Day 4 Oral HearingZakia Jafri and the Gujarat Riots SIT
November 11th 2021
On November 11th, 2021, a three-judge Bench comprising Justices Khanwilkar, Maheshwari and Ravikumar heard final arguments in the petition filed by Mrs. Zakia Jafri for the fourth day. Jafri is the wife of Congress MP Mr. Ehsaan Jafri, who was killed in Gulberg Society in the 2002 Gujarat riots.
In 2012, the Supreme Court appointed Special Investigation Team (SIT) gave a ‘clean chit’ to 63 accused persons, including former Gujarat CM Narendra Modi, in relation to the 2002 riots. The Magistrate’s Court accepted this conclusion, and dismissed the protest petition filed by Mrs. Jafri against the SIT’s report closing the investigation. In October 2017, the Gujarat High Court upheld the decision of the Magistrate’s Court. Mrs. Jafri has challenged the High Court’s decision before the Supreme Court. She argues that the SIT and the Magistrate’s Court ignored key evidence.
On November 11th, Senior Advocate Kapil Sibal, appearing for the petitioner, continued to point out the lapses in the SIT’s investigation. He argued that the SIT had conducted a ‘collaborative exercise’ with the accused instead of investigating them. He also highlighted that some SIT members were later rewarded for this collaboration. He gave the example of SIT head R.K. Raghavan, who was made High Commissioner to Cyprus by the Union government in 2017.
While taking the Court through the annexed volumes in Mrs. Jafri’s petition, Mr. Sibal stated that he was not submitting any personally acquired evidence before the Court. All this evidence was part of the SIT’s records, suggesting that it was deliberately ignored.
SIT Ignored Police Inaction and Complicity in the Violence
Mr. Sibal stated that Article 21 of the Constitution of India allowed the State to deprive one of life and liberty, but only through procedure established by law. This procedure is established in the Code of Criminal Procedure (1973), which ensures that justice is guaranteed in criminal investigations. If investigation committees do not carry out a just and unbiased investigation of all materials before them, the victim is doubly targeted- first by the accused, and then by the investigators.
Mr. Sibal’s arguments focused on key evidence proving police inaction and collusion that the SIT ignored. He specifically brought to the Court’s attention the SIT’s exoneration of erstwhile Police Commissioner P.C. Pande. In a statement to the SIT, Pande described the funeral processions of the Godhra deceased as ‘peaceful’, to explain why he did not issue immediate directions to his subordinates to control the violence.
Mr. Sibal brought on record messages from the State Intelligence Bureau alerting police officials, including Pande, about the violence that had broken out in the processions. He further pointed out that Pande had made phone calls to the VHP leader who was transporting the corpses of the Godhra deceased to Ahmedabad. The SIT was provided with this evidence which proved that Pande was aware of the violence. Sibal asked why the SIT accepted his false statements.
Sibal also argued that the Gujarat government had initially told the SIT that records of Gujarat Police wireless communication from the relevant days had been destroyed in ‘routine procedure’. As per the government’s statements, this destruction of records from 2002 ‘routinely’ occurred 5 days after the SIT was set up in 2009! While this in itself should have been suspicious, the SIT did not question it. Then, in 2011, Pande suddenly produced these communication records, which were in his personal possession, to clear his name before the Supreme Court. This withholding of evidence was not questioned by the SIT, or any of the subordinate courts.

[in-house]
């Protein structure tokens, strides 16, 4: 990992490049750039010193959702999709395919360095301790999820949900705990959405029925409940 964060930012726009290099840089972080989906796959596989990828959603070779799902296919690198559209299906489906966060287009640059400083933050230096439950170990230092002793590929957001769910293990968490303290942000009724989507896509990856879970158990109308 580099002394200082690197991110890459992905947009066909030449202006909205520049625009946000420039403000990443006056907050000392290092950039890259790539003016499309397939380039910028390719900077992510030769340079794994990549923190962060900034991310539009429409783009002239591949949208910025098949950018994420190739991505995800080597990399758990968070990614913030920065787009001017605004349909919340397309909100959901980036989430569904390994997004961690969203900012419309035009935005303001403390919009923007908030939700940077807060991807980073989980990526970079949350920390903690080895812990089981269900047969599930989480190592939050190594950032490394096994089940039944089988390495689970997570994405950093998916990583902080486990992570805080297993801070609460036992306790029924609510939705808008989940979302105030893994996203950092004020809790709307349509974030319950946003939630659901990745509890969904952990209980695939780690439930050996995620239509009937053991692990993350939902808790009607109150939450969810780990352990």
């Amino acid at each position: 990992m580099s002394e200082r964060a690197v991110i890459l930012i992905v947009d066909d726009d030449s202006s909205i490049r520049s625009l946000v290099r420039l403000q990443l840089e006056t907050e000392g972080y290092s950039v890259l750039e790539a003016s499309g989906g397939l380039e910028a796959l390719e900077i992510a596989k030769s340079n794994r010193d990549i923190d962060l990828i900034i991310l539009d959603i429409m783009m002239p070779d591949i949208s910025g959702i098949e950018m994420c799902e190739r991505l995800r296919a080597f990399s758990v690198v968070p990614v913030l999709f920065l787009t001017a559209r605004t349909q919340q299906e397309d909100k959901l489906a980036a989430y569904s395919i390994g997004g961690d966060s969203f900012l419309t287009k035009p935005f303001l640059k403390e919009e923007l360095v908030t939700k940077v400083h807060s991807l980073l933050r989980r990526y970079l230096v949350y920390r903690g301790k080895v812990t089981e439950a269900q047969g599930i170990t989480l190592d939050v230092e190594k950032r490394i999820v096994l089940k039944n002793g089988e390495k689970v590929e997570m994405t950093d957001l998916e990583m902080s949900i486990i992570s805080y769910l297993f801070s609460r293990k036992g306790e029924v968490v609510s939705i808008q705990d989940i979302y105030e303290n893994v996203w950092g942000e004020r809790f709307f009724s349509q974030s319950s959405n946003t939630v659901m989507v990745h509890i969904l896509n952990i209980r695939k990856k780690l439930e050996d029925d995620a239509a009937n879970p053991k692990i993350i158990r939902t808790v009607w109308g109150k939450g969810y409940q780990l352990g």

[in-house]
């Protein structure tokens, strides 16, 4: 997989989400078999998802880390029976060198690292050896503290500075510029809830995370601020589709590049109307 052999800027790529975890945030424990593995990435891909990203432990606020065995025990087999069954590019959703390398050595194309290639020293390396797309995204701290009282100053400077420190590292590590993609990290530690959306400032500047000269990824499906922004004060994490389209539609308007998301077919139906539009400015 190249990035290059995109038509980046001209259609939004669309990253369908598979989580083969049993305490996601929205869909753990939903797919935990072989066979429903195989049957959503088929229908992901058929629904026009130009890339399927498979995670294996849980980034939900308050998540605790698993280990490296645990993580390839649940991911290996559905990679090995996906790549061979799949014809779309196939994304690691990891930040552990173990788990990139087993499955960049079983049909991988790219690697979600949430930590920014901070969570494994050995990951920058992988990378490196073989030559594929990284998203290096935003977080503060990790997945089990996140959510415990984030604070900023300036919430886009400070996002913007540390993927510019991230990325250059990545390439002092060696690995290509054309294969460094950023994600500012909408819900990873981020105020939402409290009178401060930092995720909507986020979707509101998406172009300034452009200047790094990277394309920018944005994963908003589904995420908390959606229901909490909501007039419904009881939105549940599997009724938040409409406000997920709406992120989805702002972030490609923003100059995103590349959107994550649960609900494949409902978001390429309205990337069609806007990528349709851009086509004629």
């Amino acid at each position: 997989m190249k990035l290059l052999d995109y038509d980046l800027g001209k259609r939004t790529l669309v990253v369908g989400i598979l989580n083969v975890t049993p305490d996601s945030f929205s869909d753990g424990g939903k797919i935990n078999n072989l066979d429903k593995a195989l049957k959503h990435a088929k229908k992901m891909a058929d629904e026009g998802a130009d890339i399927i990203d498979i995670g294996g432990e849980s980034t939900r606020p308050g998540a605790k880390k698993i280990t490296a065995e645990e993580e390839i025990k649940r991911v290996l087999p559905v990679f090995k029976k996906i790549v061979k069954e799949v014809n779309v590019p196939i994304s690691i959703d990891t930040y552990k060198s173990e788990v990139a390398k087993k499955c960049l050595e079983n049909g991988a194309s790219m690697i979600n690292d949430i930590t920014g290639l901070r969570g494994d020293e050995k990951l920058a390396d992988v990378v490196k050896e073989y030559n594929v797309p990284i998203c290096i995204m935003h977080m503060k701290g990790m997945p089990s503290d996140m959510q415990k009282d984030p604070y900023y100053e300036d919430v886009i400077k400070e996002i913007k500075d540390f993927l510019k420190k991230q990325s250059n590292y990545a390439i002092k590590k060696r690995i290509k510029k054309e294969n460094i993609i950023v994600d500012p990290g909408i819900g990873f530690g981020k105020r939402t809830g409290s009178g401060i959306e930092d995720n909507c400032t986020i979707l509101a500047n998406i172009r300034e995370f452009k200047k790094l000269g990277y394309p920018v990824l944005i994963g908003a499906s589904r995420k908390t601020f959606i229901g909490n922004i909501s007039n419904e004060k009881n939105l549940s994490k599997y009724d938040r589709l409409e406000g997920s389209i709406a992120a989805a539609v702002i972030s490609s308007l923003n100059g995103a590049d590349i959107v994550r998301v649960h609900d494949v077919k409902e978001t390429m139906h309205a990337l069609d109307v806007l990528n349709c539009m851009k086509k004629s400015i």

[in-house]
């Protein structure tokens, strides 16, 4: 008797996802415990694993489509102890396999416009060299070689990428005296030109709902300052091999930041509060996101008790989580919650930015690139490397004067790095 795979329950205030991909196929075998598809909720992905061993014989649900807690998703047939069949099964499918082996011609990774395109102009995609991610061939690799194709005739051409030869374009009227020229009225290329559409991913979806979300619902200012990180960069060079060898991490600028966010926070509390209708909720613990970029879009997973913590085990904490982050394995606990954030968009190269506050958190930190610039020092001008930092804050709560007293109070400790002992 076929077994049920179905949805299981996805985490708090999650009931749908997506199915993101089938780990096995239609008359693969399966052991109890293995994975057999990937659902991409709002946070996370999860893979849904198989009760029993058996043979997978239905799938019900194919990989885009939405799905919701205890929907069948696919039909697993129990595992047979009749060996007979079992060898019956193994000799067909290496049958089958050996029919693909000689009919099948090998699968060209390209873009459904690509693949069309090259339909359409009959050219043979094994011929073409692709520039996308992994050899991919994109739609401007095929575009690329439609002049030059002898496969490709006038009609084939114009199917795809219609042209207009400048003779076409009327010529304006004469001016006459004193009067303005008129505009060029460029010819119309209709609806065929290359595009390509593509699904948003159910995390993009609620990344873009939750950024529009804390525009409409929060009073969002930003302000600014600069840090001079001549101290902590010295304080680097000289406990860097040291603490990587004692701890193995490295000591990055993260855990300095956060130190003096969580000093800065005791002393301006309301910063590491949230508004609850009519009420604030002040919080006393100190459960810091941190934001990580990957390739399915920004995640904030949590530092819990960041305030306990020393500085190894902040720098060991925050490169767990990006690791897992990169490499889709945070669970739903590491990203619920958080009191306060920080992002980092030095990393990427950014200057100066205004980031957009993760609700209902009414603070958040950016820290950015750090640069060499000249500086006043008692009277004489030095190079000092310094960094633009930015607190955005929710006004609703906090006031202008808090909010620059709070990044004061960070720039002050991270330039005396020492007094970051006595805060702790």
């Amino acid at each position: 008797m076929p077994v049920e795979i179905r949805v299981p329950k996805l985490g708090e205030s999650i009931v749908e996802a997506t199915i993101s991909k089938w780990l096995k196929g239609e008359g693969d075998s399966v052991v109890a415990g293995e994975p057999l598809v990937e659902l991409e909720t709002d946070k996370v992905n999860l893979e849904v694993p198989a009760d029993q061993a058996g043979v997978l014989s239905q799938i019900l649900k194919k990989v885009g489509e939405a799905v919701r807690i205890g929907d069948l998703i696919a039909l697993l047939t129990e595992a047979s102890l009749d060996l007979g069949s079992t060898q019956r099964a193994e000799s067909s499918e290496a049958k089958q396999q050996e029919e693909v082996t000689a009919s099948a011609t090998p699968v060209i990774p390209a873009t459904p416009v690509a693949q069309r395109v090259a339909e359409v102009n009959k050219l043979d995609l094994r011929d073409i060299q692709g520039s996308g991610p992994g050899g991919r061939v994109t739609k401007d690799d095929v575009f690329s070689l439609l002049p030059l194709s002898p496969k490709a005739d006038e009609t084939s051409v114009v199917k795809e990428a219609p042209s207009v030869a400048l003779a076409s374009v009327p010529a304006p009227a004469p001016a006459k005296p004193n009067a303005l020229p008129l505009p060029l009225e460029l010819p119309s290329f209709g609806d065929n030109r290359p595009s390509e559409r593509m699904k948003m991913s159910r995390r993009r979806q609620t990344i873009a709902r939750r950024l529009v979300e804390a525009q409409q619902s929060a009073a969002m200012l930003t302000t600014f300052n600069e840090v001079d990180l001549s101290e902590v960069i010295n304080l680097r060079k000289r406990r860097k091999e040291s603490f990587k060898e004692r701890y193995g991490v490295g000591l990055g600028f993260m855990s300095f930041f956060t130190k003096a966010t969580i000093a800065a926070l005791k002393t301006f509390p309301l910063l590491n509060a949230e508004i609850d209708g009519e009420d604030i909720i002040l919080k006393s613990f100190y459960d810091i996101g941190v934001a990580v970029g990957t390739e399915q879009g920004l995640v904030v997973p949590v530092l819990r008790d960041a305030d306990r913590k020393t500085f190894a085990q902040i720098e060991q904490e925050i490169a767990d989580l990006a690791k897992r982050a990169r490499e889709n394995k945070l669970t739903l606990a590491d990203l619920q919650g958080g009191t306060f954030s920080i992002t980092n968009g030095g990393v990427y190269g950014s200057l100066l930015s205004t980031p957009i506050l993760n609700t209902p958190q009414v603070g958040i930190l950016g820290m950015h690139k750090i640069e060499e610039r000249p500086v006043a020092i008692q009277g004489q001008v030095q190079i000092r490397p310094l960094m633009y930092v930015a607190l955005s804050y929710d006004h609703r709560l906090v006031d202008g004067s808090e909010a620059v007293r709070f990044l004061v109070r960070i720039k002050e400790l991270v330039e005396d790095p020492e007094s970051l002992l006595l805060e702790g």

Mr. Sibal lastly stated that Pande had been promoted to various powerful positions after 2002, presumably as a reward for his complicity. Notably, he was made Director General of Police, Gujarat after the BJP’s 2008 election victory. According to Mr. Sibal, ‘The journey from an accused to DGP, Gujarat is quite disconcerting’.
Extra-Judicial Confessions in the Tehelka Tapes, Deemed Authentic and Reliable by the CBI, Ignored By SIT
Journalist Ashish Khetan, while conducting a sting operation into the riots for the Tehelka magazine, had recorded the confessions of 13 Vishwa Hnidu Parishad and Bajrang Dal leaders. They admitted to committing murder and criminal conspiracy, intimidating police officials, and hand-picking public prosecutors to ensure an acquittal. These leaders were accused in Mrs. Jafri’s complaint.
Mr. Sibal cited an earlier Supreme Court judgment to argue that conviction can be based exclusively on an extra-judicial confession if the Court believes that the confession is reliable, true and voluntary. In 2012, Justice Jyotsana Yagnik, leading the Special Court at Ahmedabad, had deemed the Tehelka confessions to be reliable. This Court convicted two accused persons in the Naroda Patiya case based on these confessions. Mr. Sibal further submitted that the tapes recording the confessions had been authenticated by the CBI. However, he clarified that he was not trying to convince the Court that the tapes were in fact true and reliable. He was arguing a more limited point: the SIT ought to have considered the tapes, and inquired into their authenticity during the investigation. This was not done.
Mr. Sibal observed that similar suspicious investigations aimed at protecting powerful accused persons were being carried out all over the country even now. He emphasised again, as he has done in all three previous hearings, that he is not interested in the actions of individuals during and after the riots. The petitioners’ case is one of institutional failure. Hence, he stated that the Court’s judgment in this case is not just about the past, but will shape future investigations too.
The Bench will continue hearing Mr. Sibal’s arguments on November 16th 2021.